To bolster its 62‐mpg proposal, EPA produced a numbing 245‐page analysis of prospective automotive technologies — many of which don’t exist, the rest of which have been rejected by consumers. The report doesn’t mandate any one technology, but instead offers a myriad of pipe‐dream possibilities.
Why aren’t these technologies widely available now? Excellent question — especially because this isn’t the government’s first attempt to command the 80‐mpg passenger car.
In 1993, the Clinton administration grandiosely announced the “Program for a New Generation of Vehicles” (PNGV), which showered the then‐Big Three with about a billion bucks to produce a fuel‐sipper. It never appeared.
The technological solutions proposed then really aren’t very different from what we see now. Cost and acceptability were the two factors that condemned the PNGV to failure, and things haven’t changed enough to expect a different result today.
A non‐participant in PNGV, Honda, decided to throw every fuel‐saving technology it could muster into one platform. It hit 66 mpg with the 2000 Insight, a frameless 1,850-pound aluminum vehicle that seats two.
Consumer demand? An average of 2,250 sold annually in the six years it was offered.
Despite the relative success of Toyota’s Prius, the fact is that people just aren’t flocking to hybrid vehicles. Their lack of appeal mainly has to do with price; people just don’t want to pony up an additional cost that may take more than 10 years to recoup at the gas pump.
Despite this history, EPA thinks there will be a massive shift to subcompact cars in the next six ears. Instead of the Accord, you get the Fit. Camrys turn into Yarises. Consumer preferences magically change.
EPA forecasts that despite their current unpopularity, hybrid sales will grow by orders of magnitude. Especially large numbers of Honda‐style hybrids are predicted to be purchased (despite the fact that hybrid customers clearly prefer the heavier Toyota and Ford versions).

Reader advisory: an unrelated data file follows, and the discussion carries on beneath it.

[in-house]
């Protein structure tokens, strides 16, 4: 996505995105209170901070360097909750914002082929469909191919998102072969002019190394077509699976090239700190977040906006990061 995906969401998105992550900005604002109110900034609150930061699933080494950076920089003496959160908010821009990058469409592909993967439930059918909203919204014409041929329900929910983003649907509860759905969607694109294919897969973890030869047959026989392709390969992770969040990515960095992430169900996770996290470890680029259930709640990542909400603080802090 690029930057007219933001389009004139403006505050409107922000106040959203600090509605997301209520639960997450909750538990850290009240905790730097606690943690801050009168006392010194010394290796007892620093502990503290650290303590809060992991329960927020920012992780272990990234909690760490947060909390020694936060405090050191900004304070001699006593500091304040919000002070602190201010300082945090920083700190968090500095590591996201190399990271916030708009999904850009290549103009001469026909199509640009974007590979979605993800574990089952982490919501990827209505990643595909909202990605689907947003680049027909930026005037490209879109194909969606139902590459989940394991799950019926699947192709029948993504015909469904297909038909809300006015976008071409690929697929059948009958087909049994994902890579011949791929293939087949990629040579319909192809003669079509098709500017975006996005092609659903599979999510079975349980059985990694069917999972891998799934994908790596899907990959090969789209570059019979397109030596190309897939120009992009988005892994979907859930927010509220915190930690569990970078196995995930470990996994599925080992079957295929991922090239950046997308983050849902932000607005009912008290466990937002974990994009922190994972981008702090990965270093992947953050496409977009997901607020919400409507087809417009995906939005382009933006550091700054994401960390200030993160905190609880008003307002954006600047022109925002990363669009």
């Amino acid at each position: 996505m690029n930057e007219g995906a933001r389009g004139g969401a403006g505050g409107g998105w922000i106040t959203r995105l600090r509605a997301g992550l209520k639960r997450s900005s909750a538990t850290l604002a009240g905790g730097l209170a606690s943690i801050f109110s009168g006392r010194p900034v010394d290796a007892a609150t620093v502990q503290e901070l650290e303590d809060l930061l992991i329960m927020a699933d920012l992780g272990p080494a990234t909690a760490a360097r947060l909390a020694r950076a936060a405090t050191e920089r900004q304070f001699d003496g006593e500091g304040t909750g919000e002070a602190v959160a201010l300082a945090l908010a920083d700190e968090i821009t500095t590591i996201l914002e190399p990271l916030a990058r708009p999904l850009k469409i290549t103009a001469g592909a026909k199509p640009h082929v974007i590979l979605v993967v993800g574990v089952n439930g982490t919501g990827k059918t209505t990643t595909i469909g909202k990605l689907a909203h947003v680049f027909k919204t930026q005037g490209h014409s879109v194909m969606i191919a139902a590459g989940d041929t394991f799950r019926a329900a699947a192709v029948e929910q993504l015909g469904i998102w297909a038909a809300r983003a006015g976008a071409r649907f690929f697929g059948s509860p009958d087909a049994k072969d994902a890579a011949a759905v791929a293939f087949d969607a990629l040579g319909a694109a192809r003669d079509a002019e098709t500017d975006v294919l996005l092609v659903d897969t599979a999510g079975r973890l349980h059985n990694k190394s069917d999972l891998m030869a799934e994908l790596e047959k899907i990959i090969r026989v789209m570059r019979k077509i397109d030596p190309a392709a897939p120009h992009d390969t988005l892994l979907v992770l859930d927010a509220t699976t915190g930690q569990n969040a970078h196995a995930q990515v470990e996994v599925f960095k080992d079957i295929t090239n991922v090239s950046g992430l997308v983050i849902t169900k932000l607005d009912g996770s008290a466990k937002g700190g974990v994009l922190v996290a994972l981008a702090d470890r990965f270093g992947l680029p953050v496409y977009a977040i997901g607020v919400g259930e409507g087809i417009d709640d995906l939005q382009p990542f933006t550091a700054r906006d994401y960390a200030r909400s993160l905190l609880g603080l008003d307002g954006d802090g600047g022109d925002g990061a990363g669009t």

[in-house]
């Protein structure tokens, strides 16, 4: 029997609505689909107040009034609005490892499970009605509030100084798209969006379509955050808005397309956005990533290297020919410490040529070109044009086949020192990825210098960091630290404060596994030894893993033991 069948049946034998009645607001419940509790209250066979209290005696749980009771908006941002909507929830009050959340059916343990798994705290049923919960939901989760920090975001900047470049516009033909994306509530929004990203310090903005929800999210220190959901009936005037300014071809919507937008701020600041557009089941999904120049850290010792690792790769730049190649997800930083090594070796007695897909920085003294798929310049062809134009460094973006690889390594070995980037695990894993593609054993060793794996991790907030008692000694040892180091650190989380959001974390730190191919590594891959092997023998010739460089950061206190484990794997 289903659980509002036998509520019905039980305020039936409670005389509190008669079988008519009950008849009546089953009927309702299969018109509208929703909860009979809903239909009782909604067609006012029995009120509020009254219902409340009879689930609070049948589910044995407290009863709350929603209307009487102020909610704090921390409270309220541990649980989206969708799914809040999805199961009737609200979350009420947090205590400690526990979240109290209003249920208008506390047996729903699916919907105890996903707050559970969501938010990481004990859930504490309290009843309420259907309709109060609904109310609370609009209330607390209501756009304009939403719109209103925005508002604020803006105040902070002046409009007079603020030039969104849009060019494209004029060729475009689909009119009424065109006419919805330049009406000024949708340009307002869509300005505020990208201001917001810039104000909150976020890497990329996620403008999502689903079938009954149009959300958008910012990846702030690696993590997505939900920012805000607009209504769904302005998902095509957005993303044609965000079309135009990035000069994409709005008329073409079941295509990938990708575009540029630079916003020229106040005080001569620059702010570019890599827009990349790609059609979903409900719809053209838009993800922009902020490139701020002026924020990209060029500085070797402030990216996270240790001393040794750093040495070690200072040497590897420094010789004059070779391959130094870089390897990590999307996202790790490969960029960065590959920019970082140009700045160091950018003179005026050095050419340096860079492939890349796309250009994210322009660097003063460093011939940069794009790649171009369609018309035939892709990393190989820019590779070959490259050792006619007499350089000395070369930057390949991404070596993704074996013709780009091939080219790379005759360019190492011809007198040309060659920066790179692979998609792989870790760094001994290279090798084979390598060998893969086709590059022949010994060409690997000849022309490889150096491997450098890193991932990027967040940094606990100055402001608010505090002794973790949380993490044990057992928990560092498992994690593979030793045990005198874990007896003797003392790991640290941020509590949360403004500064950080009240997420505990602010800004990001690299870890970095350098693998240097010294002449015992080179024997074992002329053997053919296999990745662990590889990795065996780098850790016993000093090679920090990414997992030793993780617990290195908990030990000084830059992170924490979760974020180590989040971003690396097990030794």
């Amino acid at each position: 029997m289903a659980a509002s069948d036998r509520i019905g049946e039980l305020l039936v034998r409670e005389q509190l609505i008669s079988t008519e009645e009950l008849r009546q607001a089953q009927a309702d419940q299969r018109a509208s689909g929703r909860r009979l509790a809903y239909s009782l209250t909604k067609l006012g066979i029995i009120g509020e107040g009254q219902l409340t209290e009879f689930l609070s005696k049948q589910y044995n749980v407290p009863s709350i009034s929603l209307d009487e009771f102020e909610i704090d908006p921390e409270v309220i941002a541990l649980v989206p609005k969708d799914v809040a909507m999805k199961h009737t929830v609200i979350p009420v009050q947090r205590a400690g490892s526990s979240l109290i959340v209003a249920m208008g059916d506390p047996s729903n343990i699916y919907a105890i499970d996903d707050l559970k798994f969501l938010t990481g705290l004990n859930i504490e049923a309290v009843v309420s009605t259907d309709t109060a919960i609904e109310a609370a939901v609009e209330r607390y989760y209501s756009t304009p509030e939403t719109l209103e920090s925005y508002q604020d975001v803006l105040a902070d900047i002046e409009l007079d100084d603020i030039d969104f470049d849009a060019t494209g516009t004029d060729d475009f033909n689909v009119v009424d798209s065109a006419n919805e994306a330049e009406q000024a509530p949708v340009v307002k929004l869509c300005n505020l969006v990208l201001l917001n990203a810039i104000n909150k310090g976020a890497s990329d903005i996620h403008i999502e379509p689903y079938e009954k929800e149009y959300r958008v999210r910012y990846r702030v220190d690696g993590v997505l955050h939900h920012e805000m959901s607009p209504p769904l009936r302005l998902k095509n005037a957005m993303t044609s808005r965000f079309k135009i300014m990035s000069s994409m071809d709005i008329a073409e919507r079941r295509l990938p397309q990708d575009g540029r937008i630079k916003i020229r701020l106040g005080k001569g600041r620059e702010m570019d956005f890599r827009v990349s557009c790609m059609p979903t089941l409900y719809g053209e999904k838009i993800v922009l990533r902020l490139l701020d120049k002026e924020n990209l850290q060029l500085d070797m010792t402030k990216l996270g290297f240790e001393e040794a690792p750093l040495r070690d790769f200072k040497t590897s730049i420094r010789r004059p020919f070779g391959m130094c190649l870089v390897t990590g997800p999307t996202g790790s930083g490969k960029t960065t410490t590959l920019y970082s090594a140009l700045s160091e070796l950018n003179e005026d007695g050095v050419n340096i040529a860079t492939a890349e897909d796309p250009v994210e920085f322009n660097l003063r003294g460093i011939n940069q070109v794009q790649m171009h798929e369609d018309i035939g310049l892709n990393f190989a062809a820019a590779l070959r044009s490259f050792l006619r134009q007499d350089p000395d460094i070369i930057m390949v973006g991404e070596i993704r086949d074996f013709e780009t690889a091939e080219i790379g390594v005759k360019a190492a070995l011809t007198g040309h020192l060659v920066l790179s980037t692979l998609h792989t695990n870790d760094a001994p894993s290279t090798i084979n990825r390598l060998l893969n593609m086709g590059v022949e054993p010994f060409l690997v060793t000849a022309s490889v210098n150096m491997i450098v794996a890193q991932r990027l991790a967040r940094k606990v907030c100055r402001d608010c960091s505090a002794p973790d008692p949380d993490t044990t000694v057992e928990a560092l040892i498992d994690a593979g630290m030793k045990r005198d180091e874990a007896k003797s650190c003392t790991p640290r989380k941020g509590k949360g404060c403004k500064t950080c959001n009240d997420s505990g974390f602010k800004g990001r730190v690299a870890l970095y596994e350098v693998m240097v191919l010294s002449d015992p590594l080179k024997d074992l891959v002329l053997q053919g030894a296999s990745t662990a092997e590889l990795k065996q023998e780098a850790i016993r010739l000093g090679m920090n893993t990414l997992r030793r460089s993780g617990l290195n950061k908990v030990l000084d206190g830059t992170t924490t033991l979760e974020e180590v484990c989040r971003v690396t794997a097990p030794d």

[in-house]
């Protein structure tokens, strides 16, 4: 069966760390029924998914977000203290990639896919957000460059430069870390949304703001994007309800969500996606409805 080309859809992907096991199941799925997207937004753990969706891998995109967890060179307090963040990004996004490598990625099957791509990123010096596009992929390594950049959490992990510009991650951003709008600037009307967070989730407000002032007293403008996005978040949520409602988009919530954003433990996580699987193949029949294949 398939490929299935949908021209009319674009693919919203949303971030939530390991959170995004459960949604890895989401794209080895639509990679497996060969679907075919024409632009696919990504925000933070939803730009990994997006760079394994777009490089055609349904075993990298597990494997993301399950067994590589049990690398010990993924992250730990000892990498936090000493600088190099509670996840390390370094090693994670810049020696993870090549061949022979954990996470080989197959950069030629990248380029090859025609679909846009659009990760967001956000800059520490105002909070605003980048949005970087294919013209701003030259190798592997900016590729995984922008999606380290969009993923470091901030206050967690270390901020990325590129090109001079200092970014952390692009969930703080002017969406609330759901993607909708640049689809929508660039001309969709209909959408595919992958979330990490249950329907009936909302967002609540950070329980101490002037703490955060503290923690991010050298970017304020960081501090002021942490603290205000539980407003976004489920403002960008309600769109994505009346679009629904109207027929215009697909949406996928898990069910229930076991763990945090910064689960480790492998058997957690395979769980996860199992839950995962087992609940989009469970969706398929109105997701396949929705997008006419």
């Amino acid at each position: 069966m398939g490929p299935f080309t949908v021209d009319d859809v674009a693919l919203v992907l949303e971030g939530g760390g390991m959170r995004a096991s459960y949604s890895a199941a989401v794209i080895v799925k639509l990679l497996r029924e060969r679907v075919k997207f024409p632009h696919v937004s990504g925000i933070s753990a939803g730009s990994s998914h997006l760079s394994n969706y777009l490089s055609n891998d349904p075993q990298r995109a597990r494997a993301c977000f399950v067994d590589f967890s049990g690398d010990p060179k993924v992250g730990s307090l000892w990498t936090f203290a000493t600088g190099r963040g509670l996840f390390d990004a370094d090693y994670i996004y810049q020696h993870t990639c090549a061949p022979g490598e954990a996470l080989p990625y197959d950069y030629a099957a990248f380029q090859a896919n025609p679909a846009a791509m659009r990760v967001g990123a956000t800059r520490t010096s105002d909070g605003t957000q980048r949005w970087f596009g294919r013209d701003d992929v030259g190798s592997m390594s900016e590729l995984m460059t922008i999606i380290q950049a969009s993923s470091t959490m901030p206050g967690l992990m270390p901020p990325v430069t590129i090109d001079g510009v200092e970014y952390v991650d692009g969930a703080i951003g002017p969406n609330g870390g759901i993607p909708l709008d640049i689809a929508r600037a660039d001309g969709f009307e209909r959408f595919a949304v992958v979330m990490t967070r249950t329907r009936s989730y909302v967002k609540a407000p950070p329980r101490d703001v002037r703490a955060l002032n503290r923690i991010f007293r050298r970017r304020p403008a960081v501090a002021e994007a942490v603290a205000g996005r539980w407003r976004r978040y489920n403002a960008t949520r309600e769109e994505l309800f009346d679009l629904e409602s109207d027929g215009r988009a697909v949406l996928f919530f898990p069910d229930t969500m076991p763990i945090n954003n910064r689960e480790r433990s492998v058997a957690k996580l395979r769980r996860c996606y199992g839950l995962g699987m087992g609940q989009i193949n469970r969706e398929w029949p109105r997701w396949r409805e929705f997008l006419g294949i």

Sales of “plug‐in” hybrids also supposedly will take off. These are vehicles that can run on battery power alone for 20–40 miles, and then (as in the new Chevrolet Volt) a gas engine kicks in as a generator. EPA is also counting on pure electric vehicles, with a range of up to 100 miles before they must be charged — a process that takes hours at special charging stations on the street or overnight at home.
Drive the Chevy Volt more than 30 or so miles and it will be powered by a generator — not a motor — inefficiently powering a 3,500-pound car. No one knows the true fuel economy, but it’s not even likely to beat the Prius in real‐world driving. That leaves us a long way from 80 mpg.
(The above information about the Volt was what I was told by a GM engineer at the Detroit auto show last January, while sitting in the very car. GM revealed on Oct. 10 that the internal combustion engine indeed will drive the wheels at high speed. This is no breakthrough automobile; on the freeway it is a conventional hybrid. )
Then there’s the heavily subsidized, all‐electric Nissan Leaf. The company’s president, Carlos Ghosn, says he will be happy to produce them as long as Uncle Sam guarantees him a profit on a vehicle that simply can’t stand on its own four wheels. The electricity that charges it probably comes from the combustion of fossil fuels, which emit greenhouse gases. Calculating the actual mpg of this car is therefore complicated at best.
So far as one can tell from EPA’s 62‐mpg proposal, the agency thinks that in a mere 14 years Americans will buy hybrids that they can’t stand, subcompacts that families hate, an electric car that can only run 30 miles before it likely becomes more inefficient than its conventional counterpart, and a 100‐mile electric car that requires hours of charging once it runs out of juice.